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Openness, transparency and trust

I was talking recently to a wonderful HR professional who is strongly considering launching a business with us during next year, and like many others I talk to, she has also had conversations with some of our competitors.

Sometimes people are a bit apologetic about having done this – not on this occasion but it does happen. Which is completely unnecessary, because exploring the competition to make sure you are choosing the right franchise for you is so important – probably one of the biggest factors in your success really, and I genuinely actively encourage it. We’re asking people to make a big commitment, financially and in terms of their life, so making sure it’s the right choice is crucial.

Sometimes people give me feedback about why they are either choosing to go with us, or, in some cases, choose to go it alone but are keen to let me know they would have gone with us rather than one of the others if they’d opted for a franchise at all.

Feedback is always nice, obviously, because it reinforces that we’re doing the right things, and that we are communicating what we are all about effectively. In this case the feedback was about transparency and openness, and the big difference that made to trust.

One of the things new potential consultants usually ask me is for an idea of earnings. Quite reasonable, especially if they are looking to leave a permanent salaried role to do this. They want to know things like how soon will they get clients, how soon will they have regular income, and how much can they earn.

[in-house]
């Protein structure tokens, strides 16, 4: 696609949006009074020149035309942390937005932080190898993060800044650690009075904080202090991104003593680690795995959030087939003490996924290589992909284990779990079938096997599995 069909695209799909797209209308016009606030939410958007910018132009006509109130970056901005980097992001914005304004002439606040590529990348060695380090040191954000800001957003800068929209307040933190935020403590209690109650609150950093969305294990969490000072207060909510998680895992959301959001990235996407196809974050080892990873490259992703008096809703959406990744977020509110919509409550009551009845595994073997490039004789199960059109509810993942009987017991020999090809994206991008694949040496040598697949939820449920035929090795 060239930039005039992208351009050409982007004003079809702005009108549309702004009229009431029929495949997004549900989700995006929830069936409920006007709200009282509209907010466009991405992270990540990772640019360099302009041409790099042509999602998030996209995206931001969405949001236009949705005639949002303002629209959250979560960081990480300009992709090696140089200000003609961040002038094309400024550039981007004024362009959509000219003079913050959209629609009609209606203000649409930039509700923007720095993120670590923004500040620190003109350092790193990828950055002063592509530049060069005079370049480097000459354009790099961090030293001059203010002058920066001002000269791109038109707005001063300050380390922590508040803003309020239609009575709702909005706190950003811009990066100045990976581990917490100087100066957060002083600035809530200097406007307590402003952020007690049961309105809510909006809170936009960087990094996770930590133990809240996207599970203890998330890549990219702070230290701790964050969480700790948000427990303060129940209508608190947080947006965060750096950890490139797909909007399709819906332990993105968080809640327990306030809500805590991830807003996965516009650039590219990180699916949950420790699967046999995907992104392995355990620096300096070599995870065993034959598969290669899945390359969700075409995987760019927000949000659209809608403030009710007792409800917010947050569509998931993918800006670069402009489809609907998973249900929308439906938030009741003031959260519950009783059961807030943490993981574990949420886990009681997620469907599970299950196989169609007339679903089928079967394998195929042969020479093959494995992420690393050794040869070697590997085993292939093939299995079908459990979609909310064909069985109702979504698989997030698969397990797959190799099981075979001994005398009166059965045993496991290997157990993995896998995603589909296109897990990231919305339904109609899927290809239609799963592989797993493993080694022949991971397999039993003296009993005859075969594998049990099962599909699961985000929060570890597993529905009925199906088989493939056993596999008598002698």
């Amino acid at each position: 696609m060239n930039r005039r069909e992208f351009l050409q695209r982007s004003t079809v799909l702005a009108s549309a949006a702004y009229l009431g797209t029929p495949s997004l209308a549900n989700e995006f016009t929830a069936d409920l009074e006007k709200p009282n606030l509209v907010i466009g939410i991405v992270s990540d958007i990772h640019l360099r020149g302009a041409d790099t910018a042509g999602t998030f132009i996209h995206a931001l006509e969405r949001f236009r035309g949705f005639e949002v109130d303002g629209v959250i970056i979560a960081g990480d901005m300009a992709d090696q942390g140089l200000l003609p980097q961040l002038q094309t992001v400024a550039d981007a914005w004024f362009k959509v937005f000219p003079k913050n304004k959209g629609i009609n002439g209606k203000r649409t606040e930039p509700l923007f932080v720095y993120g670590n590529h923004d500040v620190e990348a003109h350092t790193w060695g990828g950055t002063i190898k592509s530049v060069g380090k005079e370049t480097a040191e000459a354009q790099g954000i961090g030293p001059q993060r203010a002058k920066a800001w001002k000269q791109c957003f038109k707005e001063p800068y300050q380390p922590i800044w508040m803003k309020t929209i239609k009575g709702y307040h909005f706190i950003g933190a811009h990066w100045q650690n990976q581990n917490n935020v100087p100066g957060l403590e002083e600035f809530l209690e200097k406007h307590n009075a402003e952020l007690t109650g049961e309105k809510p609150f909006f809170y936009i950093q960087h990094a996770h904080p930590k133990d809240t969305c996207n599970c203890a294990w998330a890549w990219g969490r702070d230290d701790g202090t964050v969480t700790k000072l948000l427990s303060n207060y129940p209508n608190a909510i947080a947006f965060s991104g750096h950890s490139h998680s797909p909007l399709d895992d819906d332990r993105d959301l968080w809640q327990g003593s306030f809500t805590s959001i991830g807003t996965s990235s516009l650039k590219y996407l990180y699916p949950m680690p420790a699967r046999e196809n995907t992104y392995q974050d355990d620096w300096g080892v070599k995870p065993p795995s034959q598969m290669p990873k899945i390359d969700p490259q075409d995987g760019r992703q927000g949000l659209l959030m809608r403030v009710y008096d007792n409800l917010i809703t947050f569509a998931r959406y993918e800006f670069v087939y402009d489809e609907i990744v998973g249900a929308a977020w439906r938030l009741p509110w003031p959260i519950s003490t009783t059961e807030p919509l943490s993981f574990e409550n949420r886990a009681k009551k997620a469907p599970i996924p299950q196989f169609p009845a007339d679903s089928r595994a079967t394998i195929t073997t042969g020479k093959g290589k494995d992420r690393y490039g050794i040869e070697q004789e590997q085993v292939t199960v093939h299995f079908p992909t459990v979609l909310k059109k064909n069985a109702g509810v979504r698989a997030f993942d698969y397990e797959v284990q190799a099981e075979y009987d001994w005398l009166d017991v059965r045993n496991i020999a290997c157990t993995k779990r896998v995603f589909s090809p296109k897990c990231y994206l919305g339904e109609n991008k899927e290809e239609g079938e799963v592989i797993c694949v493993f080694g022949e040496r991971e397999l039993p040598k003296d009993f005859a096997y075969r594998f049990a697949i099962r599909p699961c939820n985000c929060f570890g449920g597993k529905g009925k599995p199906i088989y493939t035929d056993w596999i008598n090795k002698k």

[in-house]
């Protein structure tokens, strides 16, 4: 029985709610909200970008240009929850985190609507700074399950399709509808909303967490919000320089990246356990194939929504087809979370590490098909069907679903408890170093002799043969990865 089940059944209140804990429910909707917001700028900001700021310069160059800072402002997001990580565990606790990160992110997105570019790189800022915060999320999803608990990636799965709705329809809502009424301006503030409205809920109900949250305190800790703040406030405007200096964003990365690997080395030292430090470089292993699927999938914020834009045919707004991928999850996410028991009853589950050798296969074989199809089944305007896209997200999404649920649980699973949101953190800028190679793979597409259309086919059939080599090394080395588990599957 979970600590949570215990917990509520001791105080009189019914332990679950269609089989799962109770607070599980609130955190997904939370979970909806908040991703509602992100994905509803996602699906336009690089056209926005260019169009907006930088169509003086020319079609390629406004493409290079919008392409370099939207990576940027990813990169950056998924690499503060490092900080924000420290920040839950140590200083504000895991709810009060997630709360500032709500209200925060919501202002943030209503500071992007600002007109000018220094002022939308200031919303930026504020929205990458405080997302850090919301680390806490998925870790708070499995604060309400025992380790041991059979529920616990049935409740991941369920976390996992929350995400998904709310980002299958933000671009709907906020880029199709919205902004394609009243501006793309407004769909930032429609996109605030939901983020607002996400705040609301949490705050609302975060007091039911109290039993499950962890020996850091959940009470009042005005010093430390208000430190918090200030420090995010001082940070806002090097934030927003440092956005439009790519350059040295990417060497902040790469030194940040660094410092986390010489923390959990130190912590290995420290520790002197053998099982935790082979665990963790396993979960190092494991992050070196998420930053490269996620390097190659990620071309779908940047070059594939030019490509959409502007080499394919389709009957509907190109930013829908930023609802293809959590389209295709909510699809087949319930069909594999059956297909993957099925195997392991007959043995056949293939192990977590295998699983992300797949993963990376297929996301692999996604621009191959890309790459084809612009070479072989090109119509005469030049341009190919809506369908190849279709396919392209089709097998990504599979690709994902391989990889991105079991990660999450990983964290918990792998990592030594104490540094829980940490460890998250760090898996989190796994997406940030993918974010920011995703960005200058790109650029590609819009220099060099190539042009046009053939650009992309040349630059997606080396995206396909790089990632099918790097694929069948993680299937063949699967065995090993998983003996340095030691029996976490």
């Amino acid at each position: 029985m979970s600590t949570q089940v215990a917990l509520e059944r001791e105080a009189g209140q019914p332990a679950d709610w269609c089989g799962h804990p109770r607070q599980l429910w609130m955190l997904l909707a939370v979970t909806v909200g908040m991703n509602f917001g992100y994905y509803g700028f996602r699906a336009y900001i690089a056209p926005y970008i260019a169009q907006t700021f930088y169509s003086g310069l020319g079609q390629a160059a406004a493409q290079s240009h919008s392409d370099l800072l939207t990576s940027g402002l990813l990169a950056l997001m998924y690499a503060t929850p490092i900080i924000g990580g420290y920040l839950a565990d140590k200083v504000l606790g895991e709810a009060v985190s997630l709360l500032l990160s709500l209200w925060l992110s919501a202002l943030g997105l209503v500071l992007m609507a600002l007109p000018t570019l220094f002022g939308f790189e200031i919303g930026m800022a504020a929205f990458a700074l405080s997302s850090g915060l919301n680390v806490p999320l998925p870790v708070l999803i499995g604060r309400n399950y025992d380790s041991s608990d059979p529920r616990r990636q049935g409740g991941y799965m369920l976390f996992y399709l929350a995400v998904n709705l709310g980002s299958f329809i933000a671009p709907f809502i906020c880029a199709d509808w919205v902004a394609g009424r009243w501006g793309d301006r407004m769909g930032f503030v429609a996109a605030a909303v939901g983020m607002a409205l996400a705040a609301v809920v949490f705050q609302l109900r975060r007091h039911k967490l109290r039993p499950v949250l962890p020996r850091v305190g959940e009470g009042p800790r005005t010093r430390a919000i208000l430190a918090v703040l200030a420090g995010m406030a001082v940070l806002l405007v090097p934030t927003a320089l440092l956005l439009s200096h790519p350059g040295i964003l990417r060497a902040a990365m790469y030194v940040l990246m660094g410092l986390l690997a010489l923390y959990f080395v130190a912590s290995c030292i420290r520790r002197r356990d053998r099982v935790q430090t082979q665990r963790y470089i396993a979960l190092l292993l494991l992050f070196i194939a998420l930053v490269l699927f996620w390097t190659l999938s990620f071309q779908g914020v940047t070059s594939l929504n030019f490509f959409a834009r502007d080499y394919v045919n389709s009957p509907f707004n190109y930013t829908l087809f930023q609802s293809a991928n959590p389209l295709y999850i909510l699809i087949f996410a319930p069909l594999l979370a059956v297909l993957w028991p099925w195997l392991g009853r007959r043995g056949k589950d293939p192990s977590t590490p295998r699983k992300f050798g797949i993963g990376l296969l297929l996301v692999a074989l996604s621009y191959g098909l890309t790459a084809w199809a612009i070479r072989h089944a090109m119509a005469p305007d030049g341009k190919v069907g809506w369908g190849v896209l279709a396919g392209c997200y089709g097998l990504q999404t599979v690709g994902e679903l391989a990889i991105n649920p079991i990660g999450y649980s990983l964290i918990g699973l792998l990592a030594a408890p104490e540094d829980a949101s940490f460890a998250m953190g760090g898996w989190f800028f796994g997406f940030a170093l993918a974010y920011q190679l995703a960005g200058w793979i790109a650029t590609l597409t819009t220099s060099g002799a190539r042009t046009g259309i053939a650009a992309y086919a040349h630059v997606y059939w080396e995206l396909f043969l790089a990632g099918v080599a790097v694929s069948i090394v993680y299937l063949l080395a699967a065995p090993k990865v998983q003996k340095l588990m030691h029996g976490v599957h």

It would be very easy to either over-egg this stuff, or to be vague about it. But my philosophy is that I am asking people to trust me enough to decide to work with me for a significant period, and to invest in face2faceHR to support them in their consultancy journey. So openness, transparency and most importantly, realism about earnings are really key as far as I’m concerned. The feedback I had from this particular HR professional was that our competitors were vague when pressed on this, and she liked my realism and honesty.

In our prospectus we give some projections and averages (including consultants who work very part time) based on actual real figures, not taking the best and emphasising those.  And when it comes to how soon it all starts coming together, when I’m talking to a potential new consultant I try and be as realistic as possible.

If I promise they’ll be making plenty by month three and then they’re not, that undermines the trust. So I’m open, honest, realistic and transparent, which means potential consultants trust me, can make a realistic decision about whether/when to go ahead with launching a consultancy (whether it’s with us or not), and the relationship is on a good footing from the start.

 

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